Man In The Moon (1961 with Kenneth More and Michael Hordern)


UK / 1961

Director: Basil Dearden
Writers: Michael Relph, Bryan Forbes

Cast: Kenneth More, Michael Hordern, John Phillips, Shirley Anne Field, John Glyn-Jones, Charles Gray, Norman Bird, Noel Purcell

“This topical skit on moon flight opens in romantic comedy vein with the hero immune even to the charms of a striptease girl feeling from worse than death,” reported CEA Film Report of this engaging and witty satire.

The hero in question, played with his usual charm and vitality by Kenneth More, earns his living as a human guinea-pig for medical research and claims his apparent immunity and tranquillity are a result of his having happily avoided matrimony.

Scientist Michael Hordern seizes on More as the perfect subject to be the first British astronaut. More, unaware of why he is being intensively trained, arouses the jealousy of Charles Gray, leader of the trainee astronauts – so the scientists simply brainwash Gray into liking More. When More eventually finds out what is happening, he refuses to go along with the scheme to send him into space until Billy Butlin offers a considerable cash prize for the first man to land on the moon. More is launched into space from Australia – but, while he believes he has landed on the moon, he is simply in the Australian Outback …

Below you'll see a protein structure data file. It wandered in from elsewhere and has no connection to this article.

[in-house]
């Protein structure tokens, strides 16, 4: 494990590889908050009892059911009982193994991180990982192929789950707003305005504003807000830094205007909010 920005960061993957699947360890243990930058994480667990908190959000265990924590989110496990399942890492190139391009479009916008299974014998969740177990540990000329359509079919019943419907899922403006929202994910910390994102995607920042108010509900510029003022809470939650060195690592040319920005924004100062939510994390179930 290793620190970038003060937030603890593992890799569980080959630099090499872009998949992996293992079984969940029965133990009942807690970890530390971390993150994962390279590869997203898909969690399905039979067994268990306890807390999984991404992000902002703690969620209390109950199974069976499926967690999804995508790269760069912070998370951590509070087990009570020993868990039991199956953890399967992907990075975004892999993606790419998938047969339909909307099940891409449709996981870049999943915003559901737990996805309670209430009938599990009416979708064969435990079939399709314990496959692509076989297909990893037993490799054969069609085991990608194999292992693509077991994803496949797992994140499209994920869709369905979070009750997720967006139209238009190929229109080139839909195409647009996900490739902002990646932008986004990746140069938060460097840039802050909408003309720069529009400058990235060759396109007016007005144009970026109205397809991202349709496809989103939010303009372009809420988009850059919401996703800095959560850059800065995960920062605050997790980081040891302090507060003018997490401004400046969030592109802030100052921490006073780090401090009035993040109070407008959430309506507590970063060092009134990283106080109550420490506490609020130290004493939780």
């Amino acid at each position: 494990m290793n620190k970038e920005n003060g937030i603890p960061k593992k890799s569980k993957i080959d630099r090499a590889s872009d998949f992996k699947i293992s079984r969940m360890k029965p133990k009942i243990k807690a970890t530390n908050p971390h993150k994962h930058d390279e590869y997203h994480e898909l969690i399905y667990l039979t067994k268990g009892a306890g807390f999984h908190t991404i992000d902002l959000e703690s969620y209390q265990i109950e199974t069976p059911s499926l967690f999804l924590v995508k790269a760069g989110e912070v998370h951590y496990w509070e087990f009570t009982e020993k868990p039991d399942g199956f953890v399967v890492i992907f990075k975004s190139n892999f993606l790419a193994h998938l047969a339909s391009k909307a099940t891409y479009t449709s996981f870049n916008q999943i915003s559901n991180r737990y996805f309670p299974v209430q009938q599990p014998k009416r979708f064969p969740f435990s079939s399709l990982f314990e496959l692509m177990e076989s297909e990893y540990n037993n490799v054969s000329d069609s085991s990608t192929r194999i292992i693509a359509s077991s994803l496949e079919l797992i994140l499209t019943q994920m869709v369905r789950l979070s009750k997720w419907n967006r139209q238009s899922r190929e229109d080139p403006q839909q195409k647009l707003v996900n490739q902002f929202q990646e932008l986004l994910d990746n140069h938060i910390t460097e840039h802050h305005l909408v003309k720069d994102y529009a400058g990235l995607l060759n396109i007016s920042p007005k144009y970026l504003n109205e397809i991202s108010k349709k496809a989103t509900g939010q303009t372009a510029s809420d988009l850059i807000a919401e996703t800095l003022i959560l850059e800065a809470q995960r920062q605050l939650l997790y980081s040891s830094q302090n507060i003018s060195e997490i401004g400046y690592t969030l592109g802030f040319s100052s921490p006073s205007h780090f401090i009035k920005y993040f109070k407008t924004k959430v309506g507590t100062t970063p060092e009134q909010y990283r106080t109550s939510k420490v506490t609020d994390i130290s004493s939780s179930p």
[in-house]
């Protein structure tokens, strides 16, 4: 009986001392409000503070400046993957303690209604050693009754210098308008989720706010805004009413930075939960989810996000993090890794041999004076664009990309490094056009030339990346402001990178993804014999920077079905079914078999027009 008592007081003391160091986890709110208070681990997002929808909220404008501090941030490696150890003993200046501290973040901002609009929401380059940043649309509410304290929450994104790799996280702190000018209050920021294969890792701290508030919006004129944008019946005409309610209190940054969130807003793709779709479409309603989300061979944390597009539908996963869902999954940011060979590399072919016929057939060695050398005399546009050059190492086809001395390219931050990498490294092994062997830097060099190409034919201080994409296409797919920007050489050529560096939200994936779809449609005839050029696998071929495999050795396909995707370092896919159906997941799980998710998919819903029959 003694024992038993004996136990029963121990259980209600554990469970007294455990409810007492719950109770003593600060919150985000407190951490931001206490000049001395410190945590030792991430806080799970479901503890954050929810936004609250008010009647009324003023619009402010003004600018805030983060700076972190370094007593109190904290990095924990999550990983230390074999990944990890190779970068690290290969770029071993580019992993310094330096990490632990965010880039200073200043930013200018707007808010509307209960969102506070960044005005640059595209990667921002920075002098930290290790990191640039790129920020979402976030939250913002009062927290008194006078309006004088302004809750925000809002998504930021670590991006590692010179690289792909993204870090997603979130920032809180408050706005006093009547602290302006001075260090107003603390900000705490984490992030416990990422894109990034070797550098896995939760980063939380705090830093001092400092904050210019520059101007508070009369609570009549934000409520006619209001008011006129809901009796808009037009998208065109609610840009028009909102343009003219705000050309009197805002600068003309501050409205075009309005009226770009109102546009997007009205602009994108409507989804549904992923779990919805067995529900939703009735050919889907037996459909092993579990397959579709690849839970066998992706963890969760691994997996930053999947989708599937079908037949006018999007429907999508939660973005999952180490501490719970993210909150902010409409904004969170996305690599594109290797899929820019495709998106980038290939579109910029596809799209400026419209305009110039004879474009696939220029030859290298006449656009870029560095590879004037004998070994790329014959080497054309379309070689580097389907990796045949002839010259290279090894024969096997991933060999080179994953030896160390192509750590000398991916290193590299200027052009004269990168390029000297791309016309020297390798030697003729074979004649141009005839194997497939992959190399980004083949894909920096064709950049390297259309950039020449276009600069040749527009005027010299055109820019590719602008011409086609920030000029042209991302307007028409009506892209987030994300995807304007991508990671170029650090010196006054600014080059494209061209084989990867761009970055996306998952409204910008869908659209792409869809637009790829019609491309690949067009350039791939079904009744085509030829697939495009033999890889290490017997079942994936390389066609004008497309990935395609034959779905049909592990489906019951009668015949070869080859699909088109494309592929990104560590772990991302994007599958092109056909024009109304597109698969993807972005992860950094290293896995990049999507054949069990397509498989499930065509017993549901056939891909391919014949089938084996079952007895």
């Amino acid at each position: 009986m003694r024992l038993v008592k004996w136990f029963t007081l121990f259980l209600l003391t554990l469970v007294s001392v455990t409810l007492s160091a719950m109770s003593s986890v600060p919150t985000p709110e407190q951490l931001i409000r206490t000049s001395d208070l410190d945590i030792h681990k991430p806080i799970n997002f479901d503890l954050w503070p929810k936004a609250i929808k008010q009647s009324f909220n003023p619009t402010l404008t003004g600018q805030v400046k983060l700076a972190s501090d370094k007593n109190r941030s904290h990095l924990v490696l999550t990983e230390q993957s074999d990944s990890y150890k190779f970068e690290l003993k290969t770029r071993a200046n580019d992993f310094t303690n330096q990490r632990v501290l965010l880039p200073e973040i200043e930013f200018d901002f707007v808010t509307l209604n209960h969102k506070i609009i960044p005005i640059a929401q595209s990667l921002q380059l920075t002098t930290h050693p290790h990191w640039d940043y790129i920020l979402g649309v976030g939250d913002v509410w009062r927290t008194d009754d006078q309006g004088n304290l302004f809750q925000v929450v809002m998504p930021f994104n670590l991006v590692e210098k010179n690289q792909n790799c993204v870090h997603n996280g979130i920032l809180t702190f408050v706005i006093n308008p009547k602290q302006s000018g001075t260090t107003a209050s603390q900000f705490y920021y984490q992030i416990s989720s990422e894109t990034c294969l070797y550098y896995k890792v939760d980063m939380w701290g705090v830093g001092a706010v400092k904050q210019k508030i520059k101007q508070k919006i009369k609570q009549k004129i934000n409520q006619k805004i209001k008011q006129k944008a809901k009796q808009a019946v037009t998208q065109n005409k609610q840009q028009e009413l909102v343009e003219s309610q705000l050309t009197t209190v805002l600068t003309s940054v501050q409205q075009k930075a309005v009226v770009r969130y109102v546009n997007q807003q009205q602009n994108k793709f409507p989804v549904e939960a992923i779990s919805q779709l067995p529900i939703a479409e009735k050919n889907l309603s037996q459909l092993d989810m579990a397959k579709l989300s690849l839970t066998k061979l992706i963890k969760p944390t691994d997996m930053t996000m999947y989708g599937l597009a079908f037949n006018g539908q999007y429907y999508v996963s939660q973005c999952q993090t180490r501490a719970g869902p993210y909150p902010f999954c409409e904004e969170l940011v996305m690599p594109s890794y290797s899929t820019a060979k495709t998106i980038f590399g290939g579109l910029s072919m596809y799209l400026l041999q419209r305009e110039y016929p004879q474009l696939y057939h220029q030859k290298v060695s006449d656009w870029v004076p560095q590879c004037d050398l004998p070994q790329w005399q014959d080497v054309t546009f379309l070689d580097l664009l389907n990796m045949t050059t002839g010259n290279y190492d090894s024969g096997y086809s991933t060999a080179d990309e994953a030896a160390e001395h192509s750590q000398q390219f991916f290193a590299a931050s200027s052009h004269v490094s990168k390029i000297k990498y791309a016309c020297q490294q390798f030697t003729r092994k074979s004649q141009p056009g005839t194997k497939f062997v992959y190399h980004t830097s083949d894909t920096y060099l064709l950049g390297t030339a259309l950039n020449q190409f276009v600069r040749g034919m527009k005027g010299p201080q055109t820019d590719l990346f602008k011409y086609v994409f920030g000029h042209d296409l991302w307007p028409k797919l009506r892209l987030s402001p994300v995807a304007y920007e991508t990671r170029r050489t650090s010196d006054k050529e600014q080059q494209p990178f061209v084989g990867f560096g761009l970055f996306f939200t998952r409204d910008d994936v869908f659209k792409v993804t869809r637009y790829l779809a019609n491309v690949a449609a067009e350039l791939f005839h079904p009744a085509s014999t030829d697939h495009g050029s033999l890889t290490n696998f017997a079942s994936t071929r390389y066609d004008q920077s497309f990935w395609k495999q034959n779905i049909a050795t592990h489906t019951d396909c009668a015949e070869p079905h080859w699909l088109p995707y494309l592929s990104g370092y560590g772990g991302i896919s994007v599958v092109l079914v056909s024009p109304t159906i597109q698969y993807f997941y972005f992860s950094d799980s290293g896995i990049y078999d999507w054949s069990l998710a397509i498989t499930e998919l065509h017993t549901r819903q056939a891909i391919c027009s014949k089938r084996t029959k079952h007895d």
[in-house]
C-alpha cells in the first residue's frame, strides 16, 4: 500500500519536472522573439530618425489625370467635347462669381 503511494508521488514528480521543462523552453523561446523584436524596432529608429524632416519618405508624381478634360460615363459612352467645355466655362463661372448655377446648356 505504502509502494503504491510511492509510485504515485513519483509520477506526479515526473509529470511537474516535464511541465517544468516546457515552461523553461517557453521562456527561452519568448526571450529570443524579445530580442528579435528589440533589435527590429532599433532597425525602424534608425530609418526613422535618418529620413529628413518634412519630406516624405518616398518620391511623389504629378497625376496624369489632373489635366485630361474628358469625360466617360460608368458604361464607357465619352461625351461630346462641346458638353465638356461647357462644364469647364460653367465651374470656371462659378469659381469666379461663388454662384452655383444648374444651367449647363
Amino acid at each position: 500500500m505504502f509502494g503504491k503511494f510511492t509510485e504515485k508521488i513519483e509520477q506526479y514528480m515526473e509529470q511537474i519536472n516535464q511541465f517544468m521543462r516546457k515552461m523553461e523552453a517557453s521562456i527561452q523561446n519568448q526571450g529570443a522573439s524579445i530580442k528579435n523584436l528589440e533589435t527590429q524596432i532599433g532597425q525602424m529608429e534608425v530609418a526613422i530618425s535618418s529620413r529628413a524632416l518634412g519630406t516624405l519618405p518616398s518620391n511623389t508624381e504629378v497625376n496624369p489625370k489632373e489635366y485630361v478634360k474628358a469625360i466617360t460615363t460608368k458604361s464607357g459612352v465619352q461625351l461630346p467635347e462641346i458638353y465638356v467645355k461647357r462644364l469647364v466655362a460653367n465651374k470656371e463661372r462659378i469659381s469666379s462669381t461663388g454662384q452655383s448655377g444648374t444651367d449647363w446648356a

Veteran director Basil Dearden (The Blue Lamp, The Ship That Died of Shame, Who Done It?, The Smallest Show on Earth) handled the highly enjoyable mixture of satire on science, scientist and space travel and broader comedy with infectious assurance, much helped by More’s delightful central performance. “The entertainment owes much to the endearing personality of Kenneth More, an admirable choice for the role of an optimist bound for the moon.”

There was excellent backup from the first-rate supporting cast which, along with Hordern and Gray, features a prime roster of able British character stars, including John Phillips, John Glyn-Jones, Norman Bird and Danny Green, and Irishman Noel Purcell and, wrote CEA Film Report, Man in the Moon was “diverting entertainment which should please the legion of star fans.”